A few weeks ago I was contacted by the people behind this speaker requesting I review the RockDoc Bluetooth speaker endorsed by Pitbull. When I got the email I nearly laughed out loud at my desk. Someone asking me to review a speaker by Pitbull, the rapper? I love rap music, more than most people would probably understand or believe, and I even like a few songs he is featured on but he’s never made my list of rappers I love.
Luckily for him, me, the RockDoc marketing team and VisionTek (the people that actually make it) the RockDoc Bluetooth is something I actually really do like to listen to. No one was more surprised than me. It isn’t a perfect speaker but at less than $60 on Amazon, the VisionTek RockDoc Bluetooth speaker over performs. At the end of the review I have links for a 15% discount as well as a way you can win one of these! Continue reading →
I heard about the Audio-Technica ATH-M50 almost by accident one day. A friend was asking me for suggestions for a great set of affordable studio monitors and said he was interested in said headphones. My studio headphone experience was, and still is, pretty limited. Historically I have suggested people check out whatever Sennheiser studio headphone they could afford, namely the Sennheiser HD-280 Pro and HD-380 Pro, and of course the Sony MDR-7506. So I decided to give these a try.
Earlier this year I wrote a review of Aliph’s Jambox, a $200 Bluetooth speaker made with Apple’s iDevices in mind. The review, as you might remember, is very much favorable. The sound, build and design quality on this minuscule speaker is absolutely top-notch.
The only real issues I have with the Jambox is the price. While I do not find it overpriced for what it provides, especially considering the features, it is the first product I reviewed that required a use case section. My conclusion for the Jambox is basically this; buy it if you are a…
traveling salesman that puts on presentations and hates the crappy audio he gets
business with the need for a great conference call system on the go
person with money to blow and a peculiar need for portable sound
The device I am reviewing today is the quirky cousin or even the black sheep to the Jambox. The devices I’m writing about today cost $100-140 less and has looks that don’t necessarily kill but definitely stun.
The devices I am reviewing today are the BoomBotix BB1 and BoomBotix BB2 ($40/$60). They do exactly what they advertise and do it with a certain je ne sais quoi that absolutely reflects the style and personality of the people behind BoomBotix.
If you are a regular reader of this blog you probably know that when it comes to audio, I am a stickler for high quality sound. If you are looking for an “audiophile” speaker for your iPhone, this isn’t where you want to go. However, if you are looking for a great little speaker that puts out some solid tunes, is affordable, as portable as George Costanza‘s wallet and has a style all its own, I urge you to read on. Continue reading →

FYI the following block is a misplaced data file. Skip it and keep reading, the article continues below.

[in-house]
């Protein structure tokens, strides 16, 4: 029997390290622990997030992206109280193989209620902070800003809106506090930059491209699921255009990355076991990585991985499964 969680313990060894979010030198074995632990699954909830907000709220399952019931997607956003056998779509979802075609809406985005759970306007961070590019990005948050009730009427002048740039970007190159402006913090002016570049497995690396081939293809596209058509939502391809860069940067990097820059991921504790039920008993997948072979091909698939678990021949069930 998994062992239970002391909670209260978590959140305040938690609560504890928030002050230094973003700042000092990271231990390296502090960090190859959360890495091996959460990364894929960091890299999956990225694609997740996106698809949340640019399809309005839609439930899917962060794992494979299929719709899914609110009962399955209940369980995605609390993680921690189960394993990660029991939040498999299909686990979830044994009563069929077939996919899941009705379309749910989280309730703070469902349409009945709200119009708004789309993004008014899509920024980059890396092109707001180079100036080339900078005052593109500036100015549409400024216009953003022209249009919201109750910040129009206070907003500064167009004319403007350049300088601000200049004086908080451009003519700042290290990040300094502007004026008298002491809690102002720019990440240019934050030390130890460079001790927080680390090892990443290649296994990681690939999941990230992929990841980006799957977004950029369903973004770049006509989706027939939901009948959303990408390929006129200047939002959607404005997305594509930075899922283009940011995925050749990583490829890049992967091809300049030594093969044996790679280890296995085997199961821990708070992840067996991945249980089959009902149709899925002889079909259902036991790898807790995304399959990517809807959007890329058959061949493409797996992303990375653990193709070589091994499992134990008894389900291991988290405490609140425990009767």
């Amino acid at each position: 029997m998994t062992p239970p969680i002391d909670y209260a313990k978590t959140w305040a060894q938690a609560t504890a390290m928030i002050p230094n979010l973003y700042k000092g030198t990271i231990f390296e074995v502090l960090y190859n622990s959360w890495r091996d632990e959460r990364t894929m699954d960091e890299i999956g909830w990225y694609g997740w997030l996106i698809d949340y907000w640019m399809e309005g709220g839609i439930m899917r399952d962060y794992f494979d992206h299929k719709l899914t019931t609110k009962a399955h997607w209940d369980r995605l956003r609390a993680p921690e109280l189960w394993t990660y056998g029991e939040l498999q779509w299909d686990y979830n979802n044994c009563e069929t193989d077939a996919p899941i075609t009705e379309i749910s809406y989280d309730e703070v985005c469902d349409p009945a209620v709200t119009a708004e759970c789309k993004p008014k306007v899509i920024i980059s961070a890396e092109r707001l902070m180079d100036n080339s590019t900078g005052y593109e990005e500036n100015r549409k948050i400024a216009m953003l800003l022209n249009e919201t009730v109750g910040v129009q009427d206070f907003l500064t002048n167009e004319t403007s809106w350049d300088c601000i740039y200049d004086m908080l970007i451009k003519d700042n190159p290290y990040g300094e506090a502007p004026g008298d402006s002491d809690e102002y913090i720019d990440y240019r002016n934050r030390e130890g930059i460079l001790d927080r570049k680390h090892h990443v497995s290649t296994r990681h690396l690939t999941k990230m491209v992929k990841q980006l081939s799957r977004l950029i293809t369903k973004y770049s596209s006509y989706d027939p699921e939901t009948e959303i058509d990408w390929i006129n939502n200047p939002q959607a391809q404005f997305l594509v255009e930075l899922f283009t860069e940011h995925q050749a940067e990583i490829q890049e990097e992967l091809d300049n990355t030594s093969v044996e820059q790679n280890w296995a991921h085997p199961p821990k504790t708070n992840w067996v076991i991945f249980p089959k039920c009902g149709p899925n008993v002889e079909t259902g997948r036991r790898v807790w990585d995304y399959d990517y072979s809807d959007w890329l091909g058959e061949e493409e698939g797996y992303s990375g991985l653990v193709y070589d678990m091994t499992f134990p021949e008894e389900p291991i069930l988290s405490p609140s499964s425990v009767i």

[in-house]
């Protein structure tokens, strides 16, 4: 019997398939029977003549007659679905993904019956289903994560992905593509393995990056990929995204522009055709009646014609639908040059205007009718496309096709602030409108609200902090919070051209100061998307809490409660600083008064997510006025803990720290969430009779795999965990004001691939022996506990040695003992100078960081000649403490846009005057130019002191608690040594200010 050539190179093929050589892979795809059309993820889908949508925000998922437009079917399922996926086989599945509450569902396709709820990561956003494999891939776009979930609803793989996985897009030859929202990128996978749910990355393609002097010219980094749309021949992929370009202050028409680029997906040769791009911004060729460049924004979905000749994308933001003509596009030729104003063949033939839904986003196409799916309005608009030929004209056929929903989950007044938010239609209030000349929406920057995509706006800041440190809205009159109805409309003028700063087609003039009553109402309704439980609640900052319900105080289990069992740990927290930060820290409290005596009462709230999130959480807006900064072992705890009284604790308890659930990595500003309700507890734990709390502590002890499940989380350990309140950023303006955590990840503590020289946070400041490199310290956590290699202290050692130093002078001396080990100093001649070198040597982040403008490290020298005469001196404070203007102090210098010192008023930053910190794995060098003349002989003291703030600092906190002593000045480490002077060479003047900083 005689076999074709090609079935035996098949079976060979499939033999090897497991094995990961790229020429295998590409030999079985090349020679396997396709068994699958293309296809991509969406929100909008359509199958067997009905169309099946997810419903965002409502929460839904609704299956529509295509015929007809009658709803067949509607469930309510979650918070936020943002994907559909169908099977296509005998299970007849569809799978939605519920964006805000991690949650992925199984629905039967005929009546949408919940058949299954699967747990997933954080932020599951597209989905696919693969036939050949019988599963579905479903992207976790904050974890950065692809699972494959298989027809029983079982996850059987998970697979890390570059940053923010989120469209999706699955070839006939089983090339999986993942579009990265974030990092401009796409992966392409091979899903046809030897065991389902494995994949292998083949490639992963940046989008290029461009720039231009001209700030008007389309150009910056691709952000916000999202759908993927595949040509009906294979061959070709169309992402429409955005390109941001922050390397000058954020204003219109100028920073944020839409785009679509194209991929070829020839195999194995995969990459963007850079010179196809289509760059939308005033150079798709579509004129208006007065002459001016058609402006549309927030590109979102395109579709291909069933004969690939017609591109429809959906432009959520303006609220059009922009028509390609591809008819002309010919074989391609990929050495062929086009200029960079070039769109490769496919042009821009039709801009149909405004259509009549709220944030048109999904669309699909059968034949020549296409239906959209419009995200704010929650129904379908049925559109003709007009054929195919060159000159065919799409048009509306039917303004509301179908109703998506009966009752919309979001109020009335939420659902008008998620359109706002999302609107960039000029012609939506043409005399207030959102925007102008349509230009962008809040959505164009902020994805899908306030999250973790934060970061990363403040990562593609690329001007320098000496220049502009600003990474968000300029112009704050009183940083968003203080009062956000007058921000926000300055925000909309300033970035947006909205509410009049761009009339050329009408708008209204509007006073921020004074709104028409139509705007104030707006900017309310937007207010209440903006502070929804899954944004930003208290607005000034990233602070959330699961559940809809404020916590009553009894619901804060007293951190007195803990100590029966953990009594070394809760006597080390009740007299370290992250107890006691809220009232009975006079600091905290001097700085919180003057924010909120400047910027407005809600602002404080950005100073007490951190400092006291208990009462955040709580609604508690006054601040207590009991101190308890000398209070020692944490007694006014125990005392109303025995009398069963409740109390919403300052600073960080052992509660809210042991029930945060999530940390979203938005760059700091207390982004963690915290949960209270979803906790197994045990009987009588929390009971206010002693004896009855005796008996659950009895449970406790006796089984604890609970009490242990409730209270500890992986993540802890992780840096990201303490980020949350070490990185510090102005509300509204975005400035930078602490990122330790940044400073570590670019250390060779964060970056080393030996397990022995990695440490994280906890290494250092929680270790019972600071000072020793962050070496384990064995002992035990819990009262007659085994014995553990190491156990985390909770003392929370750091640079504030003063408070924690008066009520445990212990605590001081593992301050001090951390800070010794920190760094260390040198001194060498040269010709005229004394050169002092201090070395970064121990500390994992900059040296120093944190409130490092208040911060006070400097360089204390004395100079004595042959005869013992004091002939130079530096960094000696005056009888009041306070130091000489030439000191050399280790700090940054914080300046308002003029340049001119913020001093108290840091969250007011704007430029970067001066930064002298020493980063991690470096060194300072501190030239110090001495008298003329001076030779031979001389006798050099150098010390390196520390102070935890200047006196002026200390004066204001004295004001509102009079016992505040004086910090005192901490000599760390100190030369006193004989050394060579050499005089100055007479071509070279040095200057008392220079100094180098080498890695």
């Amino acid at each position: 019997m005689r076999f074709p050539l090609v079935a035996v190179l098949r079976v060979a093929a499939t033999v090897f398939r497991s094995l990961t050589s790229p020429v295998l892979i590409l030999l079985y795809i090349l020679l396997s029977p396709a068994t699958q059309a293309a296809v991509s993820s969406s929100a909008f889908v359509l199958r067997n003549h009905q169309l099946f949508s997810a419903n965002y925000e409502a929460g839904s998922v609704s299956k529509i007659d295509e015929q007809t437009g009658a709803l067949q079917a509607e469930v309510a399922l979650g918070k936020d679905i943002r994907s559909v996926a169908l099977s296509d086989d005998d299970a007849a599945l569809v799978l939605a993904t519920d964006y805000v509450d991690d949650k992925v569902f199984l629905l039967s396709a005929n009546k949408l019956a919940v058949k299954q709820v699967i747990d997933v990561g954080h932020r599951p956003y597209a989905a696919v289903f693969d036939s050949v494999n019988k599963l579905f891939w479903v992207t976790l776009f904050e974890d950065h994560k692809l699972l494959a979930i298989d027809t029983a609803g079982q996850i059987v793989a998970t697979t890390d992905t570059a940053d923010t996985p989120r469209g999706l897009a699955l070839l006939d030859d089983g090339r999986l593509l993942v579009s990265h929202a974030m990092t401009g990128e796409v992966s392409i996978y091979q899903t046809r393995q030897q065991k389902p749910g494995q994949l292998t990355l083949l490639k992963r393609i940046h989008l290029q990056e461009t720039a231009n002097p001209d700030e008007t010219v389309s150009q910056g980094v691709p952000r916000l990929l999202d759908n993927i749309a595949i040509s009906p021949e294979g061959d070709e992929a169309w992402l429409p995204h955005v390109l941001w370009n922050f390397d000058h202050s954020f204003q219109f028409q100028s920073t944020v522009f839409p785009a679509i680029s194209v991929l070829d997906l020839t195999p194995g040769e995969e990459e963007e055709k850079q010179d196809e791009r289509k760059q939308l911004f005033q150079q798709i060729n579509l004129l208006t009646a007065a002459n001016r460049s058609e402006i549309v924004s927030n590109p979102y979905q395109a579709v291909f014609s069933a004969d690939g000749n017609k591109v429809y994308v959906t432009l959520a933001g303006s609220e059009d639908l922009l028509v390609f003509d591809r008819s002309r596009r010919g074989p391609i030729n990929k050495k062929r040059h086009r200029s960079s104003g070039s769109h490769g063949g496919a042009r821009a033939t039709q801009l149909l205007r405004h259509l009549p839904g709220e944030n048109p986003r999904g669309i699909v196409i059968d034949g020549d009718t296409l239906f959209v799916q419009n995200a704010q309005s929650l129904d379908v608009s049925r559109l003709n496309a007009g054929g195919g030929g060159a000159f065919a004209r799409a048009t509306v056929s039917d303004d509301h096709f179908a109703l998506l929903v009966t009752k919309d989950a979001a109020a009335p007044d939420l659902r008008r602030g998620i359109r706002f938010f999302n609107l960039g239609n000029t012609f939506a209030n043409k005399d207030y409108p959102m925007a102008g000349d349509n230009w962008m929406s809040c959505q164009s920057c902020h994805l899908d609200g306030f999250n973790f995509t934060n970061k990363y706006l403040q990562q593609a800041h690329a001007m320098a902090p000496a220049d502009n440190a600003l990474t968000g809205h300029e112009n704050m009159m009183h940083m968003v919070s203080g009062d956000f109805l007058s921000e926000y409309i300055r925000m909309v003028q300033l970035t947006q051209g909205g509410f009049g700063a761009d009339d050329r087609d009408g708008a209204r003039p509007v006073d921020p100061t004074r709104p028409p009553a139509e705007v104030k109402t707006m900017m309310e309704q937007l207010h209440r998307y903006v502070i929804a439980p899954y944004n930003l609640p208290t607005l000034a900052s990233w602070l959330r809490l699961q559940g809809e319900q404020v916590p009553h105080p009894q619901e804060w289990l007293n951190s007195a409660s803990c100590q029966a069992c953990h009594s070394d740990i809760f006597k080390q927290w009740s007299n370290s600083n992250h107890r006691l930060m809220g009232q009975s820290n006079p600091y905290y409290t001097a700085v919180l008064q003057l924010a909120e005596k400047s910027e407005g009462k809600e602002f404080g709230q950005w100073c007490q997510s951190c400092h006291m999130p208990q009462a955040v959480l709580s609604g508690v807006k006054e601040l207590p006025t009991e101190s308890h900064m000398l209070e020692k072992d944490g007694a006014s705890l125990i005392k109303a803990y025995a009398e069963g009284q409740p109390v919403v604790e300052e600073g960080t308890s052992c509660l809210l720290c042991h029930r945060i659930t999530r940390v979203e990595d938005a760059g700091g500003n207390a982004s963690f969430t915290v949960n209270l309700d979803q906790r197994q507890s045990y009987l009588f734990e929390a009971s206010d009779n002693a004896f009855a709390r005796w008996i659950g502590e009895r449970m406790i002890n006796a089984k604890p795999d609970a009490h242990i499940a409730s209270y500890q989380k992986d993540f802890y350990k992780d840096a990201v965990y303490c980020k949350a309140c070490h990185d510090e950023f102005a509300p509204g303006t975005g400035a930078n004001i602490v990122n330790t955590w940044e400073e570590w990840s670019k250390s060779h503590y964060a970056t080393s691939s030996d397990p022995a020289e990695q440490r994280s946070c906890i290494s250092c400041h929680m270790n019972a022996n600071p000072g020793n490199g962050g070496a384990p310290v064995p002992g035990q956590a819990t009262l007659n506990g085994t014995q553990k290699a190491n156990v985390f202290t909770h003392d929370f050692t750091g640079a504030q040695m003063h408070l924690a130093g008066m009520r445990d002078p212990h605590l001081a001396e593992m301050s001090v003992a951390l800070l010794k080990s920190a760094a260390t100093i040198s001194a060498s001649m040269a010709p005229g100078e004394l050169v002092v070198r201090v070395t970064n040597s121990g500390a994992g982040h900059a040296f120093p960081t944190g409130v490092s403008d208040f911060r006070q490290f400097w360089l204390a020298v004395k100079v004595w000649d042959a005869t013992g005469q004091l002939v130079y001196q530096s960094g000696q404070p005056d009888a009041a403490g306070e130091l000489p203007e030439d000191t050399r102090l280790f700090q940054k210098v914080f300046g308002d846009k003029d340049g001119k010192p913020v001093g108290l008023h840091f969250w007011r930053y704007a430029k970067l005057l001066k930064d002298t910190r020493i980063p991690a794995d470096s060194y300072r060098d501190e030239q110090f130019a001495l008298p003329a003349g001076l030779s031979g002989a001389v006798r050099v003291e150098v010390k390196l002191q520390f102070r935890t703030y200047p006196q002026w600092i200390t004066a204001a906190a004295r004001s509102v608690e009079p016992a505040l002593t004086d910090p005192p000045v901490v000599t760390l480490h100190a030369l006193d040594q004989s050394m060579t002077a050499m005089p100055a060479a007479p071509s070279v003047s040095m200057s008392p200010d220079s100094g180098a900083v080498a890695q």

Unless you have had your head in the sand for the last five years you know the name Jawbone, the bluetooth headset with the infamous NoiseAssassin technology. The name “NoiseAssassin” takes greater importance (is even scarier) when paired with ti’s definition “[an] adaptive signal processing technology, which was originally developed for DARPA…”
Government conspiracy theories aside, the technology behind Aliph‘s headsets has been an industry leader since its inception. The JAMBOX represents a diversion for the company from headsets to speakers. And for a first effort, it isn’t so bad.
The JAMBOX is a marvel of design and sound output versus physical size. It is feature-rich and about as sexy as a tiny speaker can get. It is also too expensive for what it actually accomplishes (depending on your use case).
If you’re looking for a bedside iPhone speaker/alarm/dock system that just might fill a room with sound, charge your iPhone and not costa bundle, check out the offerings from Altec Lansing, Logitech, Klipsch and iHome. For the full review, read on.
Big thanks to the people at Zacuto who were kind enough to loan me an entire D-SLR rig for review a few weeks ago. The timing and setup could not have been better. After a week with the Zacuto Fast Draw, I’m here to share my thoughts on their video D-SLR solution.
My work sent me to Florida to shoot video with a D-SLR and no assistant. Whatever system I chose would have to be incredibly nimble, flexible and comfortable. Originally I was looking at some products from Red Rock Micro to pair with a Nikon D7000 and Nikon 17-55mm f2.8 lens.
It was during a Twitter conversation with my friend Zack that I was pushed into the direction of Zacuto. I remembered Zack had a Zacuto system that he really enjoyed which provided a stable shoulder rig, follow-focus and viewfinder that made fine-tuning focus on shots much easier.
I had never had the opportunity to play with his rig but was in awe, nevertheless.
It wasn’t long after I first tweeted about the need for a good video D-SLR rig that I got a message from Zacuto inviting me to try out their stuff in return for a review. Obviously I took them up on the awesome offer.
Here’s a quick video introduction to some of Zacuto’s D-SLR solutions.
Over the last year or so I’ve been doing more and more video editing. It started when I got my Kodak Zi8 handheld video camera. It shot pretty decent 1080p HD video at a stupid cheap cost of entry. Getting the Kodak Zi8 was a no-brainer but how to handle the files afterwards proved to be a bit more complicated.